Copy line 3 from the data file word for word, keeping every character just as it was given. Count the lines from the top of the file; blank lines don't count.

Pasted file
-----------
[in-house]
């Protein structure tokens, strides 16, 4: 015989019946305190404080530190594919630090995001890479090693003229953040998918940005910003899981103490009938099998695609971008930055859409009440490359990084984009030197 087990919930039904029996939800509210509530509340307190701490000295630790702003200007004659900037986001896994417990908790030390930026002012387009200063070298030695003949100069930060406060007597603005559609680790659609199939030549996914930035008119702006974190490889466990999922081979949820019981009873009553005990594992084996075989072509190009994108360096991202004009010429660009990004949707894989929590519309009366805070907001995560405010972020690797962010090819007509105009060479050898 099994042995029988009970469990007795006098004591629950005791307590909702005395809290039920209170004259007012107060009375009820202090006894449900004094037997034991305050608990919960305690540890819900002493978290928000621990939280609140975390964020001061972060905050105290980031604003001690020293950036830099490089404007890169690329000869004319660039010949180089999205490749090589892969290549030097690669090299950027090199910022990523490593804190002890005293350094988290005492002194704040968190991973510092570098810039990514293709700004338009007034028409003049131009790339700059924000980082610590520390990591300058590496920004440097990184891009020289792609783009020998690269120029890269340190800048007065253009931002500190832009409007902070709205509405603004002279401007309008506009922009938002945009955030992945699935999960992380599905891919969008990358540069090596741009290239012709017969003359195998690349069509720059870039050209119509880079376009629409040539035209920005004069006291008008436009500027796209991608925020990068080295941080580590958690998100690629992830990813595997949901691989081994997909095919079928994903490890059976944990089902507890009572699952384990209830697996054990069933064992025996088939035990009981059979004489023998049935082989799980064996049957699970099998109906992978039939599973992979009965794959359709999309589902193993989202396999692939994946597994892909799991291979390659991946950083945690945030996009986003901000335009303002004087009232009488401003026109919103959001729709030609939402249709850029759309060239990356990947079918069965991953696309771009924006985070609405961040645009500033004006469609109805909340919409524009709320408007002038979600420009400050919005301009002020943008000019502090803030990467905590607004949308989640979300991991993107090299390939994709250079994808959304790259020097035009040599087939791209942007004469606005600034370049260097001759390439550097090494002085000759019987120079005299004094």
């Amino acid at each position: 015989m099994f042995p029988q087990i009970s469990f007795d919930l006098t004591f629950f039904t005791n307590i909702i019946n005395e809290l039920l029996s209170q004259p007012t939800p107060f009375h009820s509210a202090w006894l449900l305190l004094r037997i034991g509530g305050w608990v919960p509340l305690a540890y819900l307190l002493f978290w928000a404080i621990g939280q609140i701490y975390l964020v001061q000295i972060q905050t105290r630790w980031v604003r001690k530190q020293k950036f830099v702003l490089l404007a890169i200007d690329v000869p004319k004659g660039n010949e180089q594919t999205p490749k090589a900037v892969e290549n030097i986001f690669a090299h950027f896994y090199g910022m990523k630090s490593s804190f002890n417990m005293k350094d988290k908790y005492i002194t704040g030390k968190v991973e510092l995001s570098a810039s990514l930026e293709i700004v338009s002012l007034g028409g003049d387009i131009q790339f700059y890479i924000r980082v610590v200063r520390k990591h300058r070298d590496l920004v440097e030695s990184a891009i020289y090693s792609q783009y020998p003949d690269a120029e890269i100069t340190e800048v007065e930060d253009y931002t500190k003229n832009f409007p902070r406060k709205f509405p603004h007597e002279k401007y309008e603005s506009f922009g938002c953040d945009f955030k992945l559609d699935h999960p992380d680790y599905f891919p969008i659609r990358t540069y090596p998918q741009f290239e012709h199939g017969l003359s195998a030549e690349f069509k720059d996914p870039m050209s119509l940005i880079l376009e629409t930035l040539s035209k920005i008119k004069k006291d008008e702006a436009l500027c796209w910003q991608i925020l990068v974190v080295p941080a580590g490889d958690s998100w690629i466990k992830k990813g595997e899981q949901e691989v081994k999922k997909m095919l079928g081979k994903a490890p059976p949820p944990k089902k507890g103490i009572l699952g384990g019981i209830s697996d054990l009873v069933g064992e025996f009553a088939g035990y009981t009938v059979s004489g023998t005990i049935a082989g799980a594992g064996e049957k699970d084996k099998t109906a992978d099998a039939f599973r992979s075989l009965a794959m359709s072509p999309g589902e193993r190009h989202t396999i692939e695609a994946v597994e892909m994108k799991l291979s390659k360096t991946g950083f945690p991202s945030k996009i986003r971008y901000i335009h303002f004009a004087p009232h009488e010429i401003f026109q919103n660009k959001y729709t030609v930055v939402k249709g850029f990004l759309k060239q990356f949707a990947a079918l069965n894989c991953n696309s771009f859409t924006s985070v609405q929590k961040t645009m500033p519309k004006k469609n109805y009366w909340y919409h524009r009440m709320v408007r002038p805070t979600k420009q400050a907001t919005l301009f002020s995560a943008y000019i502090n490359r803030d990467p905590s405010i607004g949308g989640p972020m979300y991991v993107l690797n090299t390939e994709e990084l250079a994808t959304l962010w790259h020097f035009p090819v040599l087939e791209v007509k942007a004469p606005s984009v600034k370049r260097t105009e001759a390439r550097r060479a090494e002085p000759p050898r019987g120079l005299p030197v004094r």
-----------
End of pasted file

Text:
């Amino acid at each position: 015989m099994f042995p029988q087990i009970s469990f007795d919930l006098t004591f629950f039904t005791n307590i909702i019946n005395e809290l039920l029996s209170q004259p007012t939800p107060f009375h009820s509210a202090w006894l449900l305190l004094r037997i034991g509530g305050w608990v919960p509340l305690a540890y819900l307190l002493f978290w928000a404080i621990g939280q609140i701490y975390l964020v001061q000295i972060q905050t105290r630790w980031v604003r001690k530190q020293k950036f830099v702003l490089l404007a890169i200007d690329v000869p004319k004659g660039n010949e180089q594919t999205p490749k090589a900037v892969e290549n030097i986001f690669a090299h950027f896994y090199g910022m990523k630090s490593s804190f002890n417990m005293k350094d988290k908790y005492i002194t704040g030390k968190v991973e510092l995001s570098a810039s990514l930026e293709i700004v338009s002012l007034g028409g003049d387009i131009q790339f700059y890479i924000r980082v610590v200063r520390k990591h300058r070298d590496l920004v440097e030695s990184a891009i020289y090693s792609q783009y020998p003949d690269a120029e890269i100069t340190e800048v007065e930060d253009y931002t500190k003229n832009f409007p902070r406060k709205f509405p603004h007597e002279k401007y309008e603005s506009f922009g938002c953040d945009f955030k992945l559609d699935h999960p992380d680790y599905f891919p969008i659609r990358t540069y090596p998918q741009f290239e012709h199939g017969l003359s195998a030549e690349f069509k720059d996914p870039m050209s119509l940005i880079l376009e629409t930035l040539s035209k920005i008119k004069k006291d008008e702006a436009l500027c796209w910003q991608i925020l990068v974190v080295p941080a580590g490889d958690s998100w690629i466990k992830k990813g595997e899981q949901e691989v081994k999922k997909m095919l079928g081979k994903a490890p059976p949820p944990k089902k507890g103490i009572l699952g384990g019981i209830s697996d054990l009873v069933g064992e025996f009553a088939g035990y009981t009938v059979s004489g023998t005990i049935a082989g799980a594992g064996e049957k699970d084996k099998t109906a992978d099998a039939f599973r992979s075989l009965a794959m359709s072509p999309g589902e193993r190009h989202t396999i692939e695609a994946v597994e892909m994108k799991l291979s390659k360096t991946g950083f945690p991202s945030k996009i986003r971008y901000i335009h303002f004009a004087p009232h009488e010429i401003f026109q919103n660009k959001y729709t030609v930055v939402k249709g850029f990004l759309k060239q990356f949707a990947a079918l069965n894989c991953n696309s771009f859409t924006s985070v609405q929590k961040t645009m500033p519309k004006k469609n109805y009366w909340y919409h524009r009440m709320v408007r002038p805070t979600k420009q400050a907001t919005l301009f002020s995560a943008y000019i502090n490359r803030d990467p905590s405010i607004g949308g989640p972020m979300y991991v993107l690797n090299t390939e994709e990084l250079a994808t959304l962010w790259h020097f035009p090819v040599l087939e791209v007509k942007a004469p606005s984009v600034k370049r260097t105009e001759a390439r550097r060479a090494e002085p000759p050898r019987g120079l005299p030197v004094r």